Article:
For example, in FIG. 6, the handle 14 may be laid to the "left" to compactly rest on the coil 16. Such a collapsible feature of the carrying device 10 also allows the handle 14 to be folded down, substantially parallel to the chordal support structure 12, when the carrying device 10 is not in use with a coil 16 of wire 18.

In the preferred embodiment shown in FIGS. 2 and 6, for example, the chordal support structure 12 is placed approximately one inch from an end of the coil 16. The hooks 60, 62 of the handle 14 are then interconnected to the notches 38, 40 in the chordal supports 22, 24, and the central section 58 of the handle 14 is lifted to raise the entire coil of wire.

When so attached to the coil 16, the chordal support structure 12 is in the "top" section of the coil 16: the chordal support structure 12 only directly pushes upward on a relatively small portion of the total number of circular strands of wire 18 within the coil 16. Because the barbs of the barabed wire adhere to each other, such lifting of the top few strands allows the entire coil 16 to be lifted.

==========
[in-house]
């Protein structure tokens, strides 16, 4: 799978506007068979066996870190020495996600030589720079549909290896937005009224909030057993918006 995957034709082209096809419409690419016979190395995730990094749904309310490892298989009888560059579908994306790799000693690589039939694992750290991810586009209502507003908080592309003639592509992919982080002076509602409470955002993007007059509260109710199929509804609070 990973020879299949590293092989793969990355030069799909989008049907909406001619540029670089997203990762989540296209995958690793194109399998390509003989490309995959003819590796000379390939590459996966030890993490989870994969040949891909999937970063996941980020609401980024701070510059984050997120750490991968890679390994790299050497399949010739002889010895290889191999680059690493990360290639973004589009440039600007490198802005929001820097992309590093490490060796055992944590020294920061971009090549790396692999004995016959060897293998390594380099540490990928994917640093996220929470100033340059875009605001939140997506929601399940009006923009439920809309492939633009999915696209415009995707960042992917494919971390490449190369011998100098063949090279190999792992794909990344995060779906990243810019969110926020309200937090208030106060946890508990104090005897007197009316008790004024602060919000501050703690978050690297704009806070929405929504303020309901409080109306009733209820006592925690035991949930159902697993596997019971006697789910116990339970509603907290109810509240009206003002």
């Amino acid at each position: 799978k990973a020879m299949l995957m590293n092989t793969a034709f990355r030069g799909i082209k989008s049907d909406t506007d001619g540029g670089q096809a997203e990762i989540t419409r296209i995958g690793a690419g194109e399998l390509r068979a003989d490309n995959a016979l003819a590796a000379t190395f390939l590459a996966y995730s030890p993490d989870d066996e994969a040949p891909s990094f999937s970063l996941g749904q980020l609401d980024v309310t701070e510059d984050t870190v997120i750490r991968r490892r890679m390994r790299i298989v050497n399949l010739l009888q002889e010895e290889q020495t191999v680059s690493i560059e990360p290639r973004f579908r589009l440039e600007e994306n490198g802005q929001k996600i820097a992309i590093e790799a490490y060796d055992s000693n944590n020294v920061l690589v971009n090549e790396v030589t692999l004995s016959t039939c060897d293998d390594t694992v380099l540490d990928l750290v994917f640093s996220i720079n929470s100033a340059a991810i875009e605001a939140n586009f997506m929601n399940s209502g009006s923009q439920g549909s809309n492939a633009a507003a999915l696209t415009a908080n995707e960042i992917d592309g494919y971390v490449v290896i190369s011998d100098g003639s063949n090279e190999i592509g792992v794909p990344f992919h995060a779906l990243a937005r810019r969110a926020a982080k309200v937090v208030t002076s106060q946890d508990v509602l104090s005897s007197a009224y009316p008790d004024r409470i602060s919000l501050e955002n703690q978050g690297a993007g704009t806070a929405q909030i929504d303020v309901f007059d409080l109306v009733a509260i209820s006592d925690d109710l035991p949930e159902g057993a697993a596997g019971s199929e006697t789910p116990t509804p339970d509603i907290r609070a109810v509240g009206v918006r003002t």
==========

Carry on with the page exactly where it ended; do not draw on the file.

As shown in FIGS. 7-10, the carrying device 10 may be used with a winding mandrel 66. The winding mandrel 66 includes first and second flanges 68, 70 separated by a winding core 72. The winding core 72 includes a locking mechanism 74 and two chordal retaining slots, 76, 78, and defines both a longitudinal axis 80, and a diameter 82.

The winding core 72 is fixedly attached to the first flange 68. The locking mechanism 74 releasably interconnects the winding core 72 to the second flange 70.

As shown in FIGS. 7-10, the winding core 72 is substantially cylindrically shaped and its longitudinal axis 80 extends between the first and second flanges 68, 70. The predetermined diameter 82 of the winding core 72 is substantially perpendicular to the longitudinal axis 76. In the preferred embodiment, the diameter of the winding core 72 is approximately 41/4 inches.

As shown in FIGS. 8 and 9, the chordal retaining slots 76, 78 are parallel and about 21/2 inches long. The slots 76, 78 are also substantially perpendicular to the longitudinal axis 76 and separated from each other by a distance of about 23/4 inches.